Roundup: Promotion of contraceptive information to young people sparks debate in Zambia

Source: Xinhua| 2021-02-21 01:02:58|Editor: huaxia
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LUSAKA, Feb. 20 (Xinhua) -- The showing of adverts in both print and electronic media on contraceptives methods for young people has sparked debate in Zambia.

While some have not seen anything wrong in the information being shown targeting young people, others feel this is a degradation of moral values in the country as such information should be preserved for married people.

"It is outrightly unacceptable in our Zambian culture to encourage any form of sexual activities and remedies amongst unmarried young people whether sexually active or not. Not only is it culturally offensive but against our Christian faith. First, it was the introduction of comprehensive sexuality education in schools, now we have a campaign encouraging the same young people to use contraceptives," Jackson Silavwe, president of the opposition Golden Party, said in a release.

The opposition leader, who has called for the immediate withdrawal of the adverts, said the adverts are a sign that Zambians are slowly losing their identity and called on the ministry responsible for national guidance and religious affairs to rise to the occasion and prevent the decay of the country's cultural values.

Amos Mwale, executive director of the Center for Reproductive Health and Education in Zambia, however, has defended the adverts, saying the messages being disseminated are creating awareness among the young people on how they can take care of themselves.

The messages, he said, are providing information that will enhance productivity as the lives of young people will be preserved instead of dying from preventable occurrences like unsafe abortions and sexually transmitted diseases.

The debate comes at a time when the country records about 93,000 unborn babies out of both safe and unsafe abortions. This was revealed by Caren Chizuni, chief safe motherhood officer in the Ministry of Health, during a media workshop on sexual reproductive rights.

She told reporters that the alarming number of abortions is due to inadequate access to contraceptives, forcing women and young people to have unwanted pregnancies. She expressed concerns that unsafe abortions were costing government huge sums of money in treating complications that occur.

Zambians have since taken to social media to express their views on whether it is appropriate to direct contraceptive messages at young unmarried people.

Mwaala Nawa has blamed the government for allowing some non-governmental organizations to start contraceptive messages targeting young people.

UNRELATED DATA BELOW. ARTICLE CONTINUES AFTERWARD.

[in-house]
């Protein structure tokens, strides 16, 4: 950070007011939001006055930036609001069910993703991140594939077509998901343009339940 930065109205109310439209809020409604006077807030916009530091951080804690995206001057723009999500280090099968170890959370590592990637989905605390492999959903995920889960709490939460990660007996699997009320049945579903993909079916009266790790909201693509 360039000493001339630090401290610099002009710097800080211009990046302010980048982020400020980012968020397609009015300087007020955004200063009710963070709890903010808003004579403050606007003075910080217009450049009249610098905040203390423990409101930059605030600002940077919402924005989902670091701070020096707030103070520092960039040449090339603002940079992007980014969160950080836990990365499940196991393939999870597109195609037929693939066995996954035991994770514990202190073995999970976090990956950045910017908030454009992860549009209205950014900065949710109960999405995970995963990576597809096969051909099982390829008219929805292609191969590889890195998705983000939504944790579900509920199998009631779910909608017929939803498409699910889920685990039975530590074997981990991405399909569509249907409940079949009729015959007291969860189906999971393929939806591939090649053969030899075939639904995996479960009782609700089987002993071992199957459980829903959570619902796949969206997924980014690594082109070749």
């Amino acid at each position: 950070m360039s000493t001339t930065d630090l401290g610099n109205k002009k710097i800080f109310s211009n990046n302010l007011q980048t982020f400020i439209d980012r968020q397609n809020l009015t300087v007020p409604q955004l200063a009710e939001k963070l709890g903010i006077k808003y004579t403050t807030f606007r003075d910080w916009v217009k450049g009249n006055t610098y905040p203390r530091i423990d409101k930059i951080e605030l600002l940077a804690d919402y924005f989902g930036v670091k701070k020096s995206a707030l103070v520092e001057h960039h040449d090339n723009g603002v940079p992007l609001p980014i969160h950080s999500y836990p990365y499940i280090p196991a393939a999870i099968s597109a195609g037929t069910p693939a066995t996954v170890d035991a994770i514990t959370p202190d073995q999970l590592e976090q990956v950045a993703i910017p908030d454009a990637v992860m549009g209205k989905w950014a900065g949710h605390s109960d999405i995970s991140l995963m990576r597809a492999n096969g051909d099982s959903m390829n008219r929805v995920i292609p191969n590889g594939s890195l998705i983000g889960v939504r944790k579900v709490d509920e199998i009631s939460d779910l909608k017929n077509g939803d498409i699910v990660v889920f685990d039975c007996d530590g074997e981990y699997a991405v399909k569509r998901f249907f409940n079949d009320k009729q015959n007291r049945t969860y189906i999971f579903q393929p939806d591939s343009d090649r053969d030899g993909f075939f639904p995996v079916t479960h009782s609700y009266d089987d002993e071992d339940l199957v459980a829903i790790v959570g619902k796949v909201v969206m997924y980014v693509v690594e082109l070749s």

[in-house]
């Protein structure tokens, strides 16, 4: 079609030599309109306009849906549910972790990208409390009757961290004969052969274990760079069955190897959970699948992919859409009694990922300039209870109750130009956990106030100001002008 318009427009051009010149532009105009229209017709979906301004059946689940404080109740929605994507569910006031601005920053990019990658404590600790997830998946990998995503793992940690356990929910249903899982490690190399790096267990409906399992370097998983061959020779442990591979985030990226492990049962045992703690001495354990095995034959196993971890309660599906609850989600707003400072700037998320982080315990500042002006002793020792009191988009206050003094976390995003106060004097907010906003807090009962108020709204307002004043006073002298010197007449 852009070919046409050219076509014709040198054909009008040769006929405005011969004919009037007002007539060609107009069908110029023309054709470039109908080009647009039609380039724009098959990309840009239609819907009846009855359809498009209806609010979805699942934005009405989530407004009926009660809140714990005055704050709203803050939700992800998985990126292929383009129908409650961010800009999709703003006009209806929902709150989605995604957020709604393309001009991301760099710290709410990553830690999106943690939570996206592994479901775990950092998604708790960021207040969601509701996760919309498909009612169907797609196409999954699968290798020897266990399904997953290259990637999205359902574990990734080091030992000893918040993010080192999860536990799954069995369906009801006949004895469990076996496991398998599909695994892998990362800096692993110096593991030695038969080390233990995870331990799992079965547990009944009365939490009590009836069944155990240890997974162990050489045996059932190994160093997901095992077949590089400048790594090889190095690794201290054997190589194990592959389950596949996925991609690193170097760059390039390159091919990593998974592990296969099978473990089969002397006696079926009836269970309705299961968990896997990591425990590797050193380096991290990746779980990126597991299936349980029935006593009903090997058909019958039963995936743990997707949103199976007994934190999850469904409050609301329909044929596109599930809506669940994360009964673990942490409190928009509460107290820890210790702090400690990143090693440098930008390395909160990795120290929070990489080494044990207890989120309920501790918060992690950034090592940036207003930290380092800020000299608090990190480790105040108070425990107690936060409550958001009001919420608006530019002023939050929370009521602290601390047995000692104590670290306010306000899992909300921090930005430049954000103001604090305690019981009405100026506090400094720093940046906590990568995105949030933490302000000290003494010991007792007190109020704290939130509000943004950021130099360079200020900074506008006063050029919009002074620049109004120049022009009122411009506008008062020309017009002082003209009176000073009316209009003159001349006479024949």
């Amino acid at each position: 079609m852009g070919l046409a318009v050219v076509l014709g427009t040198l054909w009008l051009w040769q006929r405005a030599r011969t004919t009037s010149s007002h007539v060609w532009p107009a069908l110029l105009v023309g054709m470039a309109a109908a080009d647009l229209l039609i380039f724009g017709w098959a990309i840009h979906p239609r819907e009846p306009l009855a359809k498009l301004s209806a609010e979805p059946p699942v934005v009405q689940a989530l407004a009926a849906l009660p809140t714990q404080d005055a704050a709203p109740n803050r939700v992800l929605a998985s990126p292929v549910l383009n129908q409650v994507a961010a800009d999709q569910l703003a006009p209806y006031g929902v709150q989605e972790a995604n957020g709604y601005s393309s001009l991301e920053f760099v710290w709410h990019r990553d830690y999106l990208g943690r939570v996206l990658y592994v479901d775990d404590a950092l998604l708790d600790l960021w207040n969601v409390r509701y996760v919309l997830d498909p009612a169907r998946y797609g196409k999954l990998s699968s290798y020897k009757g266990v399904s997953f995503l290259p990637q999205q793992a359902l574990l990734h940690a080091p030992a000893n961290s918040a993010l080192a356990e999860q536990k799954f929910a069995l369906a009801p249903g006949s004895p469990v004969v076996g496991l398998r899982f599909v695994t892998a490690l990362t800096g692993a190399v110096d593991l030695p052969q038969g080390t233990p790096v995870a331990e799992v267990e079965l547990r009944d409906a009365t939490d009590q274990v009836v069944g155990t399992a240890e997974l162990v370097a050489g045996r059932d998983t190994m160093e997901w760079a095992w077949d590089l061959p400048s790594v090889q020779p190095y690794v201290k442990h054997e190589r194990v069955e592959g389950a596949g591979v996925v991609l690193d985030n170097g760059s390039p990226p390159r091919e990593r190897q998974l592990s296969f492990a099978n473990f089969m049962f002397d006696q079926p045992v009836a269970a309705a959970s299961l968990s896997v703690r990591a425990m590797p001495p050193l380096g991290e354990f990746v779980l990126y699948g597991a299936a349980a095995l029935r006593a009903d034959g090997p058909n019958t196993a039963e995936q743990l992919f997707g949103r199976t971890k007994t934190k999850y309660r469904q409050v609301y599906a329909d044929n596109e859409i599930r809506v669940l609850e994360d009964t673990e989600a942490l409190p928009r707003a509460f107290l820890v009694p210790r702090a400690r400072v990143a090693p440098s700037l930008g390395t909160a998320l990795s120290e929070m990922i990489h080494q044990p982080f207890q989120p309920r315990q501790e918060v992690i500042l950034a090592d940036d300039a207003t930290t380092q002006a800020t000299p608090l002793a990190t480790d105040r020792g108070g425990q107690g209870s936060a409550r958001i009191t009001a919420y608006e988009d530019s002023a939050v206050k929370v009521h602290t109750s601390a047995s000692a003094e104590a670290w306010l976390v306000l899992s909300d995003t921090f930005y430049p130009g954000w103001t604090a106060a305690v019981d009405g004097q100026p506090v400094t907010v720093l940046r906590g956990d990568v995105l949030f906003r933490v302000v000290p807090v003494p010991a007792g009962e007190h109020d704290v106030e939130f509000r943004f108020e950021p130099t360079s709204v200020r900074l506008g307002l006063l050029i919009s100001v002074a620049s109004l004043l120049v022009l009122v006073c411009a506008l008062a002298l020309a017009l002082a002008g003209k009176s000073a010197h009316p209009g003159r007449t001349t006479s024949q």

"These people only consider the benefit of their pockets instead of people's lives. Indeed it's a shame to see our culture and belief being replaced by evil," he said.

He has been supported by Elijah Bwale, who feels that the country risk losing its values and morals due to embracing alien concepts.

According to him, it is unfortunate that society has been brainwashed to accept anything alien, adding that it is time to rise up and protect the country's culture. He noted that it was taboo in the past to expose young to sexual messages.

Others, however, have defended the adverts, saying there is nothing wrong as young people still engage in sexual activities even without being exposed to sexual messages.

"The advert is ok. Those are measures just to reduce abortions. Dumping of babies in sewer, street kids and rubbish pits can be avoided," Thomas Sakala said.

Sarah Mulubwa says contraception is and will continue to be part of modern-day culture, adding that contraceptives should be provided for all regardless of age in order to protect people from negative outcomes.

Lewis Sampa says the messages of abstinence have been preaching in the country but nothing has changed as young people have continued engaging in unprotected sex resulting in unwanted pregnancies and abortions.

"Contraceptives and promoting safe sex are good moves. Times have changed now. No one will practice abstinence and very few have safe sex," he said.

The issue of whether to promote contraceptives messages targeting is appropriate or not will remain a thorny issue.

Human rights lawyer Namuchana Mushabati, however, believes that there is a need for enhanced awareness on sexual reproductive health issues.

The lawyer, who was speaking at the media workshop on sexual reproductive rights, said there is a need for concerted efforts from all stakeholders to openly discuss sexual reproductive issues especially among young people. Enditem